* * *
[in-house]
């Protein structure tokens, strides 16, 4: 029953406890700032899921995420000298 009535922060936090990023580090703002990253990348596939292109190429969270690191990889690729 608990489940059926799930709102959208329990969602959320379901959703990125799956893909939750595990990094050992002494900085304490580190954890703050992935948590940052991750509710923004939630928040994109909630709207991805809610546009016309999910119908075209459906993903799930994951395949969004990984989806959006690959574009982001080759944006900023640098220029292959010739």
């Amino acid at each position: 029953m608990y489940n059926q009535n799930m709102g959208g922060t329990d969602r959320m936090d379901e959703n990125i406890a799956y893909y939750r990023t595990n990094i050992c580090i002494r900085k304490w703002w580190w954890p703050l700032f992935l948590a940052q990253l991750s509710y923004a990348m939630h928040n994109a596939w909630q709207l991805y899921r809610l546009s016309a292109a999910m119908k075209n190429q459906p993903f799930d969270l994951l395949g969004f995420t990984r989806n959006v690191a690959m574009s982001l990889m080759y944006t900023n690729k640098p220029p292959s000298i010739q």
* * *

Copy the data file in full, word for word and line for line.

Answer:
[in-house]
């Protein structure tokens, strides 16, 4: 029953406890700032899921995420000298 009535922060936090990023580090703002990253990348596939292109190429969270690191990889690729 608990489940059926799930709102959208329990969602959320379901959703990125799956893909939750595990990094050992002494900085304490580190954890703050992935948590940052991750509710923004939630928040994109909630709207991805809610546009016309999910119908075209459906993903799930994951395949969004990984989806959006690959574009982001080759944006900023640098220029292959010739």
């Amino acid at each position: 029953m608990y489940n059926q009535n799930m709102g959208g922060t329990d969602r959320m936090d379901e959703n990125i406890a799956y893909y939750r990023t595990n990094i050992c580090i002494r900085k304490w703002w580190w954890p703050l700032f992935l948590a940052q990253l991750s509710y923004a990348m939630h928040n994109a596939w909630q709207l991805y899921r809610l546009s016309a292109a999910m119908k075209n190429q459906p993903f799930d969270l994951l395949g969004f995420t990984r989806n959006v690191a690959m574009s982001l990889m080759y944006t900023n690729k640098p220029p292959s000298i010739q």